Long diagnosis times are, on the one hand, caused by the complex process behind it, which usually entails a laparoscopy – a surgical diagnostic procedure used to examine the organs inside the abdomen. As we mentioned above, however, little is known about the condition. This contributes to patients’ pain being dismissed, inappropriate solutions being suggested or fertility being prioritised over one’s well being.
In addition, a longer waiting time often translates to the condition developing and becoming more severe as years go by. Angela Donaldson*, a 32-year-old from Glasgow, experienced her first endometriosis symptoms when she was 17 but was finally diagnosed at 30. The endometrial-like cells had spread to various places, including her fallopian tubes, which she was warned might have had to be removed. “After the doctor finished the operation, she came to tell me that my endometriosis was unbelievable. It was one of the worst that she’d ever seen.”
The consequences of the long diagnosis and regular dismissal of endometriosis patients doesn’t have only physical consequences, but emotional too. The three women we interviewed lost a great deal of trust towards doctors. How can we blame them, when they spent years speaking up about their pain but with no response?
Angela added: “For a really long time, I didn’t go to the doctors. I don’t often fall ill and, my pain being constantly dismissed, I didn’t see the point. I just thought ‘Well, they wouldn’t do anything anyway.’” Hadn’t it been for fertility treatments, she tells us, she wouldn’t have looked for further treatment. “There’s only so much time you can take to go to the doctors and keep getting the same answer.”
This reality is reflected by the results of the afore-mentioned inquiry by the All Party Parliamentary Group (APPG) on Endometriosis. Forty-six percent of respondents found their GP(s) to be unhelpful, 32% found their gynaecologist(s) unhelpful and only 19% knew that they were seen in specialist centres.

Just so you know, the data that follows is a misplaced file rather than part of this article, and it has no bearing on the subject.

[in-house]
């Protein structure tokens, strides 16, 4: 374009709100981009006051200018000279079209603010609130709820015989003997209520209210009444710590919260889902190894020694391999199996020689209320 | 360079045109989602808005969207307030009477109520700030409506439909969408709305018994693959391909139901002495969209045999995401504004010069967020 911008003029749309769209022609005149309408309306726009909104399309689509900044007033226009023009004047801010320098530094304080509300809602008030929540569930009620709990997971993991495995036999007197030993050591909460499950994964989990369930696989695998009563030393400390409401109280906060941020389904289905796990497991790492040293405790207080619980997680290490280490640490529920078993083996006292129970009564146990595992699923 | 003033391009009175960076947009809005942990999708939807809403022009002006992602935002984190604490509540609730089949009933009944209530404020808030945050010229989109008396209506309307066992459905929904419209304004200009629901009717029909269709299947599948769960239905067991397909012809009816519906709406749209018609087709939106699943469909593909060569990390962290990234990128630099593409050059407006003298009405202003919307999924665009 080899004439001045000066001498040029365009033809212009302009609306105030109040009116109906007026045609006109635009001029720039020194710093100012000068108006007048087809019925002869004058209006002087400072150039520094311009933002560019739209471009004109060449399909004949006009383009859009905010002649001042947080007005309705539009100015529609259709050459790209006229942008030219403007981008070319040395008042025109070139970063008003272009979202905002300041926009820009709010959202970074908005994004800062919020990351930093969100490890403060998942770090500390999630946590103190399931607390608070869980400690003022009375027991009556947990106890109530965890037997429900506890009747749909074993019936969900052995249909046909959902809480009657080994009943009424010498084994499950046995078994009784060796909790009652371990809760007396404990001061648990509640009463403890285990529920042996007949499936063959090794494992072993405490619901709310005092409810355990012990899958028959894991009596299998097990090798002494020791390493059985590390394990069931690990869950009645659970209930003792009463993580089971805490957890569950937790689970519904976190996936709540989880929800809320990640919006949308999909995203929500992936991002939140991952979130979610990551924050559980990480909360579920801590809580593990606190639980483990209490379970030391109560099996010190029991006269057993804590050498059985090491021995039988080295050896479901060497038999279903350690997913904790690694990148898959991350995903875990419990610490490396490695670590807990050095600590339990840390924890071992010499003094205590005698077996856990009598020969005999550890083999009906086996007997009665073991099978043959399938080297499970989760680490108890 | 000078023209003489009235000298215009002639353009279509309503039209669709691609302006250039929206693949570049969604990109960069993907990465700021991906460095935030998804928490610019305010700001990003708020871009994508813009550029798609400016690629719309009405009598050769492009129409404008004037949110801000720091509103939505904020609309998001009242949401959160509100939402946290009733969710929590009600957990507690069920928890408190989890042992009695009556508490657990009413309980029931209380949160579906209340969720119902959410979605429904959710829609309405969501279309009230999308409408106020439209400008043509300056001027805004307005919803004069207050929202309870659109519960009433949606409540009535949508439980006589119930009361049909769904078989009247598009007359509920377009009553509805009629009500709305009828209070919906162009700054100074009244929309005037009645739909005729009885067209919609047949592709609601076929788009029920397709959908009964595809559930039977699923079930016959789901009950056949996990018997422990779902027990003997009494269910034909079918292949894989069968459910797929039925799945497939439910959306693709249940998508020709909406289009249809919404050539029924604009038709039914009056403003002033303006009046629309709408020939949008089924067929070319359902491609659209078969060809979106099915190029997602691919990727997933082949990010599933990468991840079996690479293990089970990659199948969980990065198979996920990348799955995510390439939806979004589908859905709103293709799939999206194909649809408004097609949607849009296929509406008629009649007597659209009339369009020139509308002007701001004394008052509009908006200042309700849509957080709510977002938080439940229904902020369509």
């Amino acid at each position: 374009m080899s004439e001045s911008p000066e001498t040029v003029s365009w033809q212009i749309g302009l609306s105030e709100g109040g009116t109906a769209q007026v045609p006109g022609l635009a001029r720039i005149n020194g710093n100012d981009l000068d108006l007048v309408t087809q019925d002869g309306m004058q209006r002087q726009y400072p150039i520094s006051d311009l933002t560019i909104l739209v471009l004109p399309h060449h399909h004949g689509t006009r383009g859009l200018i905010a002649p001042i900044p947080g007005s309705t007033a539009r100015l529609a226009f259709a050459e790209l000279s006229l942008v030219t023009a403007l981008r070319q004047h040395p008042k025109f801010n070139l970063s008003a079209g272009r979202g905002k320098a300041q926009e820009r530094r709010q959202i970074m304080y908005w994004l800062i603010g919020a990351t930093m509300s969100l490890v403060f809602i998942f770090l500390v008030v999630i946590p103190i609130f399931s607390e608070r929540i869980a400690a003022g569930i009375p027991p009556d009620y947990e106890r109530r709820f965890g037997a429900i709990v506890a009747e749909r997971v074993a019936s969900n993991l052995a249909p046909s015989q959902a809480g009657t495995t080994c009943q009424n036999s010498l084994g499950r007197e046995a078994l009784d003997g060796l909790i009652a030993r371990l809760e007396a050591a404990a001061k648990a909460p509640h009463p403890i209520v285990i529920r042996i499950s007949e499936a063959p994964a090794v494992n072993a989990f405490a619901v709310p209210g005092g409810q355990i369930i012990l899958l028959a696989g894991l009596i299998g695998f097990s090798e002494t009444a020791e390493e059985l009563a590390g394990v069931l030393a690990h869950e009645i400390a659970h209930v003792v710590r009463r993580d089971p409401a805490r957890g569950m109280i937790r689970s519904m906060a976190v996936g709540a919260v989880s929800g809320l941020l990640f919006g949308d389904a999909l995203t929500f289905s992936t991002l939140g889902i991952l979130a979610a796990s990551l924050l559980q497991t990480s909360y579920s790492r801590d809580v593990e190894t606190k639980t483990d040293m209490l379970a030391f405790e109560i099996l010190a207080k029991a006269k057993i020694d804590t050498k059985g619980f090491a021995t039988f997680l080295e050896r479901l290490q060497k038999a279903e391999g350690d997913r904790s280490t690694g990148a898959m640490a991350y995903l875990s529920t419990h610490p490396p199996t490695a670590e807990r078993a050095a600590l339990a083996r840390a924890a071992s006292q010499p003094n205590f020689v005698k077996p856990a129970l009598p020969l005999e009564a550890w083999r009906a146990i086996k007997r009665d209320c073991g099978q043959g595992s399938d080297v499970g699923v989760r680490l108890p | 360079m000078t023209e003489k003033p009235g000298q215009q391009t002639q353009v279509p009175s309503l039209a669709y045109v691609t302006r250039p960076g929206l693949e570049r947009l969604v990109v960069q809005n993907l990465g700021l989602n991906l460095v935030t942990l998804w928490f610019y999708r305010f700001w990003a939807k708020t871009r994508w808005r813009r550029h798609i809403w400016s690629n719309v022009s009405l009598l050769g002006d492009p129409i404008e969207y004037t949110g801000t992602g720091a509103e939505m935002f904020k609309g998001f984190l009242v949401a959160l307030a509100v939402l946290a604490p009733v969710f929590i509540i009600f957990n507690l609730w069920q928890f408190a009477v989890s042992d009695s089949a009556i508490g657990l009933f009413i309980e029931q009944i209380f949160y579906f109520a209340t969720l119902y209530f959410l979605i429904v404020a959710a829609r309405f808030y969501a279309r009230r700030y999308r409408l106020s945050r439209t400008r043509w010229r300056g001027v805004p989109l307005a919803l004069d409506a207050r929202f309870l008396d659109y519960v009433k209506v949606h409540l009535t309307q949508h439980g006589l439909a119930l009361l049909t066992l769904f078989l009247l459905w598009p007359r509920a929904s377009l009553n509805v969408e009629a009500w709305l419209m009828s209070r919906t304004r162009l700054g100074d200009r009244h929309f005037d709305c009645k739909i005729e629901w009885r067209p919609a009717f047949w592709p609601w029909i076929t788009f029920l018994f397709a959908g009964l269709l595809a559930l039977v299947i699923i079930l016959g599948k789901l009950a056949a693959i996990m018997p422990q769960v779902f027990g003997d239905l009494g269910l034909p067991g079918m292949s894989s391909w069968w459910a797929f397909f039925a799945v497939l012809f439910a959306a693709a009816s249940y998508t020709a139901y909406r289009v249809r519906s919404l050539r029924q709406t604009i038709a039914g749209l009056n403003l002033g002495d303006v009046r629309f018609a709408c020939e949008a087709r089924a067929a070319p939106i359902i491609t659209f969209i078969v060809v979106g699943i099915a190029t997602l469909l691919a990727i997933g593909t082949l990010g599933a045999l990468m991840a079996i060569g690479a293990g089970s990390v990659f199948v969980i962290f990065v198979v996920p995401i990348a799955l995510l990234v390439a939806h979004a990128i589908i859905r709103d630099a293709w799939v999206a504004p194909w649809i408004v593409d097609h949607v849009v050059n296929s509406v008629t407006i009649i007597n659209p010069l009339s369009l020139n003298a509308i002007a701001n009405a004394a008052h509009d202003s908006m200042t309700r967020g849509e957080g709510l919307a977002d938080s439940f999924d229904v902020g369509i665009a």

In Scotland, three endometriosis specialist centres exist and were planned to provide specialist endometriosis coverage for the whole of Scotland. However, these are currently being commissioned as local services and for local capacity, and it has been difficult to get a referral if you live in a different health board area.
Leaving patients unheard and with chronic pain for years can impact them emotionally on the long term. In fact, struggling with mental health problems is actually common among endometriosis patients. One in five of them are found to also have a diagnosis of depression and almost a third live with anxiety.
What can be done?
Looking at the recommendations suggested by the APPG, four are the areas that need to see improvements:
- diagnosis time. The APPG is seeking a commitment from Governments in all four nations to reduce average diagnosis times with targets of 4 years or less by 2025, and a year or less by 2030.
- appropriate care. The report highlights the need for the implementation of the Guidelines and the corresponding NICE Quality Standards on Endometriosis (2018) and an intersectional approach which recognises the additional barriers faced by those from Black, Asian and minority ethnic communities.
- awareness. Most endometriosis patients are still not familiar with the condition or its name. If more people would be aware of endometriosis and its symptoms, it would make it easier for people affected by the condition to seek help.
- investment into research. As mentioned before, there is still no known cure for endometriosis. Although a new study is currently being conducted at Edinburgh, there is still so much we don’t know about the condition.
If you think you might have endometriosis, contact your GP. You can find more information on the NHS website and support at Endometriosis UK. If you’re looking for a community, check out @endosilencescot on Instagram.
*not her real name